Wednesday, May 20, 2015

Government Grants & You!

For the past several weeks, I have been receiving phonecalls from a number with a Washington DC area code (202-311-2618) informing me that I have been selected for a government grant. The amount varies slightly, but is generally in the neighborhood of $10,000. The caller follows a general script:

Hello, you have been selected to receive a $10,000 government grant. I bet you are asking yourself how you were awarded this money; correct? (Here they pause for you to respond in the affirmative)

Every year, the United States government sets aside money to be awarded to citizens who pay their taxes on time. This money can be used for education, home repairs, to pay down debts or even to take a vacation. For the government record, how are you planning on using the money?

The first time I received this call, I informed the gentleman on the other end of the line that I had been eyeing a black-market fully-armed predator drone and I planned to utilize it in a quickly escalating feud with my next-door neighbor. He requested that I be placed on a brief hold, but I had to hang up as I was getting another call.

The second time I received this call, the pitch was the same but the delivery was much different. Instead of a self-assured male voice, I heard a meek and shaky feminine one. It just so happened that during the interim time between these two calls, my Sunday school class was discussing a book about how to show grace in unique ways and one of the featured stories involved a woman who ministered to telemarketers. She reminded us that telemarketers were people just like us with hopes, fears, a history and a future and while they might be annoying, they deserved grace just as much as we did.

So, in hearing this young woman’s fragile voice, those words began to echo in my head. Instead of informing her that I planned to utilize the money to fund my social networking site for human traffickers, I politely played along. After several minutes, I even began to imagine a backstory for Sara. She had become ostracized by her step-family after her mother’s untimely death and now shared a one bedroom walk-up in a decomposing area of our nation’s capital. She had been given the number of this telemarketing firm by her roommate and although she would never initiate a conversation with a complete stranger, she now found herself forced to cold-call random citizens and convince them that the Federal government had been tracking them down in an attempt to distribute money it cannot afford to spend.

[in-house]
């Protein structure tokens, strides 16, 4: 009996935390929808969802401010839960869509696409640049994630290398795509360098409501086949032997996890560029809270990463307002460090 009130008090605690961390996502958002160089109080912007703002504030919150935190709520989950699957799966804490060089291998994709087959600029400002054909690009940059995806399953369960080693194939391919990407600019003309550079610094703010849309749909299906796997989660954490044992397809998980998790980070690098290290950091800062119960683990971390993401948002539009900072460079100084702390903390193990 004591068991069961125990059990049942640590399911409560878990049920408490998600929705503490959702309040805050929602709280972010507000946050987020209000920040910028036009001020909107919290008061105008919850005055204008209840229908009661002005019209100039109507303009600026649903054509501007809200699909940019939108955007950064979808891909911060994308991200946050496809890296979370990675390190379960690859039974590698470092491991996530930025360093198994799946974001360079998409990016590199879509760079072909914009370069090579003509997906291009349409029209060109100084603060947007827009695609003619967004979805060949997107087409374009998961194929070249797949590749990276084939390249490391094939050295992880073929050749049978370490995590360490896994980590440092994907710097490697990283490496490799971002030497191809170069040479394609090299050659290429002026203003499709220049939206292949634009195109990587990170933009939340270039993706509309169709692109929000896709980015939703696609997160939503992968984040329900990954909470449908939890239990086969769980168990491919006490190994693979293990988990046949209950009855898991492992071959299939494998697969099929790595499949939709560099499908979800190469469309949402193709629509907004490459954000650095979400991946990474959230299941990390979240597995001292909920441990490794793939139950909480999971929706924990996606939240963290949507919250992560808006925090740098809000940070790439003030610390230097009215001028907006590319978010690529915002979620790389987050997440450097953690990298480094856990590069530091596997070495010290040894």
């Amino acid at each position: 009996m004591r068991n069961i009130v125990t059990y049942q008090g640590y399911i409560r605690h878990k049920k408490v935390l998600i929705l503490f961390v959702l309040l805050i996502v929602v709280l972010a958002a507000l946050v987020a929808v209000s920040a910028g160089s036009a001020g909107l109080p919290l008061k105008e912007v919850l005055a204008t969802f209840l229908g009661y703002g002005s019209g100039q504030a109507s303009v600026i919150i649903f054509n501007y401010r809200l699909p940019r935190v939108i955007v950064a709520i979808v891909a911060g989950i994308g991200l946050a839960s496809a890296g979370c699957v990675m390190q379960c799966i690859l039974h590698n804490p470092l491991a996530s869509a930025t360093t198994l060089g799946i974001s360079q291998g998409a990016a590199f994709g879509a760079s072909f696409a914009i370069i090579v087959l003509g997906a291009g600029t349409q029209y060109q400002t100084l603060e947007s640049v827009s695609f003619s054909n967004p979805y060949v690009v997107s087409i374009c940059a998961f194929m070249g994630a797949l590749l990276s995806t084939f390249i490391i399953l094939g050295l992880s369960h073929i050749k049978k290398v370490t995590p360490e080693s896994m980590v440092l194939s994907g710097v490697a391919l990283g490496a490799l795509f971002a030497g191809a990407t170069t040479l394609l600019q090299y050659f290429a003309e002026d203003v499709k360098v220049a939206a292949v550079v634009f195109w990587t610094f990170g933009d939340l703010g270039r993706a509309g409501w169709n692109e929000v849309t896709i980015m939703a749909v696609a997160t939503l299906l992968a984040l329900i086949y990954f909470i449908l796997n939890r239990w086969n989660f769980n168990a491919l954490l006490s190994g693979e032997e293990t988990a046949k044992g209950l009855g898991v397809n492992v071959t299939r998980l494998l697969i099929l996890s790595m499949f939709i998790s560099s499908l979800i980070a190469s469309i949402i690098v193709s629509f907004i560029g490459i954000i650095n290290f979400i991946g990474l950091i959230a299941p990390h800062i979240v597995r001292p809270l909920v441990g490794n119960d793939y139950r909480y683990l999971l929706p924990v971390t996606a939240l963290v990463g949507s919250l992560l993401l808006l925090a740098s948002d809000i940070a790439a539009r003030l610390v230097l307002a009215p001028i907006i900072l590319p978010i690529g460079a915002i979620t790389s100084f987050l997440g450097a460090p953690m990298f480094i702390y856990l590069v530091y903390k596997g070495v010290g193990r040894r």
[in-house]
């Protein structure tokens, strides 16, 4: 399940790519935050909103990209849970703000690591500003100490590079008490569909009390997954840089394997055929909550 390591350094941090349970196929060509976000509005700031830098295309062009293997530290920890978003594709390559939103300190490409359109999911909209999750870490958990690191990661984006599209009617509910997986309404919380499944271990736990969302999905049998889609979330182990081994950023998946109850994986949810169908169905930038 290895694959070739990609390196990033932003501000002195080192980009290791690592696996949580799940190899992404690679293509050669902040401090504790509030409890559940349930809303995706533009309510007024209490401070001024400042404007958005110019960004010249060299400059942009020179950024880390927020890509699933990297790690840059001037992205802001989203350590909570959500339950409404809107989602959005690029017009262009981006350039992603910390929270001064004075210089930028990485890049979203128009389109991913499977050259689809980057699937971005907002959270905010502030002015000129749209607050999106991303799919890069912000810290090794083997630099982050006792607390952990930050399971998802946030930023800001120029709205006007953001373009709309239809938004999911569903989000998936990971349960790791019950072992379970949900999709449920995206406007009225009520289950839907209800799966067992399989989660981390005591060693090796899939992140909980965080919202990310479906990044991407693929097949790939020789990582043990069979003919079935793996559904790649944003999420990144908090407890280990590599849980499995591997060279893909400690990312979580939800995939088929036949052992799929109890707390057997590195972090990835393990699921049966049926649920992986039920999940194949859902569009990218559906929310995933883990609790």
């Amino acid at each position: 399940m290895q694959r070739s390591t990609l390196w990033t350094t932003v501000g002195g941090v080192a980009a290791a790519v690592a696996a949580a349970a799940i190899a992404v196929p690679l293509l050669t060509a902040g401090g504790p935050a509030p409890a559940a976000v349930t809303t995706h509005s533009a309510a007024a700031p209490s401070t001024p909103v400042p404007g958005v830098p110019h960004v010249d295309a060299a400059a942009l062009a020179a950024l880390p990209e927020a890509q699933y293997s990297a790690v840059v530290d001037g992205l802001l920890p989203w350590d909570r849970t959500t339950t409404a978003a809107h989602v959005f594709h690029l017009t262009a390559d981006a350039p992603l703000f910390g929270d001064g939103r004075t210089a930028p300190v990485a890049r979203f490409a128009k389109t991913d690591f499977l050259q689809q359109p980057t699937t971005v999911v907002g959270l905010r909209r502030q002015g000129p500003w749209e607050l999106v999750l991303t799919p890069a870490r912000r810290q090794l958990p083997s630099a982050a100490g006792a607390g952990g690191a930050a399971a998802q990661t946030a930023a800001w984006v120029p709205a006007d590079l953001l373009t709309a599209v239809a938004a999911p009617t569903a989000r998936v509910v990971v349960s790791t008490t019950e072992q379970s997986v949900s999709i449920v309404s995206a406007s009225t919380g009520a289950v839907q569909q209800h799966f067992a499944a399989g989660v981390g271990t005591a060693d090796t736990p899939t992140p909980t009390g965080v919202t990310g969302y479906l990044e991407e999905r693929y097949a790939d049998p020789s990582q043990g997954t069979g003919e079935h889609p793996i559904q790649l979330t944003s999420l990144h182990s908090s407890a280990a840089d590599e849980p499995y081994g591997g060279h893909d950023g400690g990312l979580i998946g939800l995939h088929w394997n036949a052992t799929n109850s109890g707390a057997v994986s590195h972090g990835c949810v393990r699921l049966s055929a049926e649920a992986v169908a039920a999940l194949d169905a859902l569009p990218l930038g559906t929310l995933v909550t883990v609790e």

I even went so far as to imagine my own infant daughter, nervous and intimidated on her first day as she slipped on the headset and clicked the next 10-digit number almost guaranteed to provide her with verbal abuse. So when Sara finished her entire spiel, I politely thanked her for taking the time to call me but regretted that I did not wish to participate. I then requested that I be removed from her company’s call list.

Upon hearing this, meek and naive Sara transformed into grizzled and jaded Marge. Gone was the demure countenance that evoked sympathy and patience. One-bedroom walk-up Sara was no more; quickly replaced by a woman whose narrow avoidance of a manslaughter charge in Topeka spurned her eastward migration. The volume of her voice increased exponentially and I could hear the years of chain smoking nipping at the edges of her range:


I am proud to say that I did not return the sentiment and suggest a new location for her headset (mostly because when I called the number back I was informed that it had been disconnected) but I couldn’t believe it. My coworkers were beside themselves, even suggesting that the “naïve newbie” was nothing more than a vocal ruse designed to evoke sympathy and keep suckers on the line.